TOM Squires is aiming to peak at the right time as he ends a long wait for his first Olympics.

The Kingston Bagpuize windsurfer begins his first race in the RS:X class at 4.05am BST tomorrow, almost 22 months after he was selected for the Games.

Squires saw his Olympic debut delayed by a year due to the coronavirus pandemic and has had to deal with training and travel restrictions since.

It has not been totally smooth since the 27-year-old arrived in Japan either.

“I probably had the worst day of training of my life this week,” Squires revealed.

“Every single day has been my worst conditions – it’s a light breeze I really struggle with.

“I’d like to have had one good day, but you know what you need to focus on.

“The wind on day one will change direction and be completely different to what we’ve trained in.

“As soon as that wind turns, I’ll be telling myself ‘this is my time to shine – don’t waste this moment’.”

Squires will compete in 11 races spread out across Sunday, Monday, Wednesday and Thursday, with the medal race on Saturday.

The events take place in Enoshima, around an hour south of Tokyo, where he was fourth in an Olympic test event two years ago.

Squires has competed there four times before, but knows this will feel different.

He said: “It’ll probably be fairly nerve-wracking on the start line for race one.

“Everything’s amplified and there’s so much more noise.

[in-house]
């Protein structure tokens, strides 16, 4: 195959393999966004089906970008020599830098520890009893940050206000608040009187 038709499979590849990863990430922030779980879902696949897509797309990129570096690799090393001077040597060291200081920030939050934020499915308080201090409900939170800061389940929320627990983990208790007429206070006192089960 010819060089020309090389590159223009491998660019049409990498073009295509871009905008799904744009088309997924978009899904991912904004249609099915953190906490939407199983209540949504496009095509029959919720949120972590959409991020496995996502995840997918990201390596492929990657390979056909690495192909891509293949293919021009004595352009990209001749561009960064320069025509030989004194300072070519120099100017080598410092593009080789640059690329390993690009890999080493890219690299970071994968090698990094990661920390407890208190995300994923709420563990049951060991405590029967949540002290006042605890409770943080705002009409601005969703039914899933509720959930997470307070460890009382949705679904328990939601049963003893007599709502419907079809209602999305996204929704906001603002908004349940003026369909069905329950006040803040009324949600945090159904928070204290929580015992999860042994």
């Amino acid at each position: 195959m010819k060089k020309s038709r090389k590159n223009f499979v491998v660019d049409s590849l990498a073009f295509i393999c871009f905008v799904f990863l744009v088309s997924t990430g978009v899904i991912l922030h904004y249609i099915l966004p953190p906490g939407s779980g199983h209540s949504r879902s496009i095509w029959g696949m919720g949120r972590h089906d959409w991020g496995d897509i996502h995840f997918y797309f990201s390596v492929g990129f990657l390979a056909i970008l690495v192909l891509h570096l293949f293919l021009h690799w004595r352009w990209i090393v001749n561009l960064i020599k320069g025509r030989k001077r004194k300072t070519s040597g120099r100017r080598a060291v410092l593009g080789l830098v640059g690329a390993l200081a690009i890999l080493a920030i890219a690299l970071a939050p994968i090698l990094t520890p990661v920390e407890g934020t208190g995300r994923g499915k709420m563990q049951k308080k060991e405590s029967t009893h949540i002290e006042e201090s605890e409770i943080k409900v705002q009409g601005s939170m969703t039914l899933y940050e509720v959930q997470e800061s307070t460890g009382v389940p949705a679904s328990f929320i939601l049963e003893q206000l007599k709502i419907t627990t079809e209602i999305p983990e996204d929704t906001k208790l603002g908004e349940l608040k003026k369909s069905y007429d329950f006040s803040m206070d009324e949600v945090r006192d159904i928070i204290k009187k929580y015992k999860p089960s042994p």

“My coach has coached at four Games and the experience in the British Sailing team is huge.

“You’re pretty much always sat next to a medallist.

“That calms you down and a lot of them say they wished they enjoyed it more when they were an athlete.

“This always plays on my mind.”

Team GB’s sailors are a close-knit group and had a mini-opening ceremony yesterday, as their events are too near to attend the real thing.

Squires will go to the closing ceremony on August 8, though, at a Games that is like no other.

Daily Covid tests make it tough to forget about the virus and the Oxford-born athlete admits to being wary of coming into contact with too many people.

He said: “There’s always an underlying part of me thinking that.

“If you’re in close contact with someone your Games isn’t over as you can still race.

“But it severely impacts and takes you away from the rest of the group – it’s going to ruin your Games.

“It’s always playing in the back of the mind.

“We have Covid tests every morning so if you’re coming into contact with someone new, you’ve got to be careful.

“A part of me feels it’s a shame that it’s different, but the much bigger feeling is the accomplishment of being here.”